fbpx
Ian Macleod Independent Bottlers Island of Islay Scotland Smokehead

Smokehead Islay Single Malt

Review of the basic version of the mysterious Islay Smokehead.

Origin: Isle of Islay (Scotland)
Type: Single Malt Scotch Whisky
Gradation: 43%ABV
Ageing barrels: Ex-Bourbon Hogshead charred
Chillfiltered: No
Added coloring: No
Owner: Ian Macleod Distillers Ltd
Avearage price: € 43.00
Official website: www.ianmacleod.com
Vote: 74/100

The basic version of Ian Macleod’s line of super-peated whiskies, a single malt whose distillery of origin is only known to be from Islay (but some murmur that it’s a young Ardbeg).
There are a number of labels containing undeclared whiskies from Islay, playing on young malts where the peatiness is particularly strong, in order to tap into that segment of the market that is looking for “strong sensations”. It’s no surprise then that Smokehead’s design hints at a certain muscular and rough imagery, which in other times would have been defined as “masculine” but which today, fortunately, goes beyond gender boundaries.

Those tasted so far have all been pleasant expressions, perhaps not monsters of complexity (nor do they want to be), but which can be drunk with good light-heartedness.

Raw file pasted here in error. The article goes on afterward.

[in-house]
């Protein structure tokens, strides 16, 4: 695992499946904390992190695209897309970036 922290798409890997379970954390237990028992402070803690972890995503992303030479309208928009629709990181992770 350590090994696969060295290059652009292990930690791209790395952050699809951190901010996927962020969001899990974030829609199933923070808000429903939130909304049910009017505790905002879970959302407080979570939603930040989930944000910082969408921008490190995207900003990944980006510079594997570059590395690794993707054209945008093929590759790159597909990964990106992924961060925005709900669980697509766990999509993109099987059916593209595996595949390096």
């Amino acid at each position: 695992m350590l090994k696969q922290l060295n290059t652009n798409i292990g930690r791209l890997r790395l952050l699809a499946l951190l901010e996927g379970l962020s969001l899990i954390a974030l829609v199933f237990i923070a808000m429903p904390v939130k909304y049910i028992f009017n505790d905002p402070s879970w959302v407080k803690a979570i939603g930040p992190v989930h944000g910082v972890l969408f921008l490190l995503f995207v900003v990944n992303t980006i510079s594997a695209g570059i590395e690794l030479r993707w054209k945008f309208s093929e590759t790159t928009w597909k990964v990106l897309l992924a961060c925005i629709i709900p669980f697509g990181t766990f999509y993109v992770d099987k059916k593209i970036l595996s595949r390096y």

In this case, it’s worth appreciating the willingness to move away from the minimum alcohol content, even if only slightly.

Tasting notes

Full gold in the glass.
On the nose, we are in the realm of hardcore barbecue, chops and ribs marinated in Worcester sauce sizzling on the burning wood, exuding aromas of resin and toasted pine needles. Scattered around, appear sweet liquorice, caramel, toasted almonds, baked apple and candied orange, sprinkled with sea water. A sort of Islay 001, in short.
In the mouth, the meaty side tends to vanish, leaving room to burning wood that eats up almost the entire body of the whisky. The smoke is thick and veined with a discreet peppery quality, with flashes of ginger, barely letting appear citric notes with candied orange, liquorice, a vague hint of chocolate and a fleeting impression of leather.
The finish is moderately long and astringent, of dull embers, bitter orange, salt and pine needles.

Simple, as hardly anything else it could have been, the toasted soul tends to take over leaving little room for depth and richness, a smoke blanket as the label promises. For those looking for a bonfire in liquid form, this could be an excellent choice.

Reviews of Smokehead whisky in the blog:
Smokehead Extra Rare
Smokehead Sherry Bomb

Reviews of Ian Macleod whisky in the blog:
Highland As We Get it
Sheep Dip
Smokehead Extra Rare
Smokehead Sherry Bomb

Other perspectives:
Malt Review

 
   

 
 

 
     
   
 

   

 

 

Leave a Reply

%d bloggers like this: